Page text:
<p>This abalone shell was found with ocher and a grinding stone. The iron oxide was used as a pigment to paint bodies and walls, as well as to thicken glue.</p>
<p>Archaeologist Christopher Henshilwood excavates at the 100,000-year-old levels of the Blombos cave in South Africa.</p>
<p>Researchers found paint and tools in the Blombos cave, marked with the white arrow on the left side of the image, on the southern coast of South Africa.</p>
Credit Magnus Haaland
Apparently one of the earliest human instincts was to paint things, including bodies and cave walls. That's the conclusion from scientists who have discovered something remarkable in a South African cave — a tool kit for making paint. It looks to be the oldest evidence of paint-making.
Over in southern Africa 100,000 years ago, Homo sapiens was pretty new on the scene. A favorite hangout was a cave named Blombos near the Southern ocean.
<p>Bank of America's headquarters towers over the city center in Charlotte, N.C. Charlotte has long been one of the fastest-growing regions in the country, but now nearly one in 10 residents is out of work.</p>
Credit Davis Turner / Getty
Charlotte, N.C., is perhaps best known as the home of Bank of America, the country's largest financial institution. So now, with Bank of America struggling to revive its stock price, cutting tens of thousands of jobs and widely criticized for charging customers a $5 monthly fee to use their debit cards, what's the mood in Charlotte?
Vladimir Putin will be president, says 30-year-old Yelena.
The lifelong Muscovite is chatting to a friend in Alexander Gardens next to the Kremlin in Moscow. Yelena, who like many Russians won't give her last name when discussing politics, says she's not even sure she will vote.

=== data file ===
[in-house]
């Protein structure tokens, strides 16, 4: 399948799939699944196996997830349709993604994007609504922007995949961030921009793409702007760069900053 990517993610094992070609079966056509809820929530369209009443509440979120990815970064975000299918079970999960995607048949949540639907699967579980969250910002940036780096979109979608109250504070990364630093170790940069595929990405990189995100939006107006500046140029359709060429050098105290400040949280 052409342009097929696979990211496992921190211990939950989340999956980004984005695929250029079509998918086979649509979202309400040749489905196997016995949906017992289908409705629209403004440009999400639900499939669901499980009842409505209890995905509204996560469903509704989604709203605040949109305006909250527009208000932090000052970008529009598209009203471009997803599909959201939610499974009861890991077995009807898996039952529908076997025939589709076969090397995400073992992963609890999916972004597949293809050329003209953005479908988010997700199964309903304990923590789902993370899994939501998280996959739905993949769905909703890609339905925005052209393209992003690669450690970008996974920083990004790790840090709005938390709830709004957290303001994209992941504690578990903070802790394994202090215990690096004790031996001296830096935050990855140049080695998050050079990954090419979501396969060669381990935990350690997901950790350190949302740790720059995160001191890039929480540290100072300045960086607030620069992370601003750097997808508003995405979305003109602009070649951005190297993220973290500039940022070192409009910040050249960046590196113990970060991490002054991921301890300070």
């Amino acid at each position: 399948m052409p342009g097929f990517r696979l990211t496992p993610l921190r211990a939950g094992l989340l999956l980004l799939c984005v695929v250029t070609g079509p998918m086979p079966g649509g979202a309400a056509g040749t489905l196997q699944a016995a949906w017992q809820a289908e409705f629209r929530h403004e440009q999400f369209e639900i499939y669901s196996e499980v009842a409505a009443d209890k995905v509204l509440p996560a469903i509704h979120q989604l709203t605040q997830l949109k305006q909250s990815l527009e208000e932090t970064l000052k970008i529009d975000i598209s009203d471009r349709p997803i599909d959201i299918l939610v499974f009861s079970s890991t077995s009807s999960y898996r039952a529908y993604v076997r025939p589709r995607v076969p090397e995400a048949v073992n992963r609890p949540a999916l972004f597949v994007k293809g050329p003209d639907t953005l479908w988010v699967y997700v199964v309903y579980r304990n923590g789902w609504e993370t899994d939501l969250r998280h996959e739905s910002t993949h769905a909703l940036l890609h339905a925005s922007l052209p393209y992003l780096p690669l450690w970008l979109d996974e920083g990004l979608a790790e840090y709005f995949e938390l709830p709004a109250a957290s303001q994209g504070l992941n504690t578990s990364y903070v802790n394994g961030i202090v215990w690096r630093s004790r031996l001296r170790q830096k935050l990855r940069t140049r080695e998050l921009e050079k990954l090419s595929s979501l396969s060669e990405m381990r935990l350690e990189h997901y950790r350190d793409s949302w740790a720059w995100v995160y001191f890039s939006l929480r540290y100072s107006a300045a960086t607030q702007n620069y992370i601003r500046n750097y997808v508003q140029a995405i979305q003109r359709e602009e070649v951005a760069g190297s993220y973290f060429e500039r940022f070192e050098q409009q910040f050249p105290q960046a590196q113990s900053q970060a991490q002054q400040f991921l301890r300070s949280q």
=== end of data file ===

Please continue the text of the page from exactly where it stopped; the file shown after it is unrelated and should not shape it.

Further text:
"Everything's been decided," she says in Russian. "It will be the same no matter who we vote for."
It's election season in Russia, with votes due for parliament in December and president next March. Everyone knows who will win, however, and voters are not energized by the campaign.
<p>U.S. Rep. Dave Camp (R-MI) speaks as Rep. Chris Van Hollen (D-MD) and Rep. Jim Clyburn (D-SC) listen during a hearing before the Joint Deficit Reduction Committee, also known as the supercommittee. </p>
If you've ever thought that most of politics is game-playing, you're right. Political scientists often use mathematical game theory to describe how Congress works. And when they look at the current battle over how to handle the deficit, the game that comes to mind is chicken.
Steven Smith is a professor of political science at Washington University, and he says yes, Republicans and Democrats sometimes remind him of two cars driving as fast as they can toward a cliff.
<p>This steel plant in Weirton, W.Va., was idled in 2009. The United Steelworkers union worries that a trade deal signed this week could result in more jobs lost.</p>
Credit Rick Gershon / Getty Images
<p>Chevy Volt electric vehicles and Opel Amperas go through assembly at General Motors' Detroit Hamtramck Assembly Plant on Tuesday. In contrast to the steelworkers, the auto industry and its workers are big fans of the free-trade deal with South Korea.</p>
Credit Bill Pugliano / Getty Images
President Obama had a rare bipartisan economic success this week when Congress passed three trade deals.
Obama is going to Detroit on Friday with South Korean President Lee Myung-bak to take a victory lap. But some important parts of Obama's base are not fans of these deals — with South Korea, Panama and Colombia — which could have political consequences for the president.
Friday's event is at a General Motors plant. The auto industry and its workers are big fans of the free-trade deal with South Korea, so they're sure to give the world leaders a warm welcome.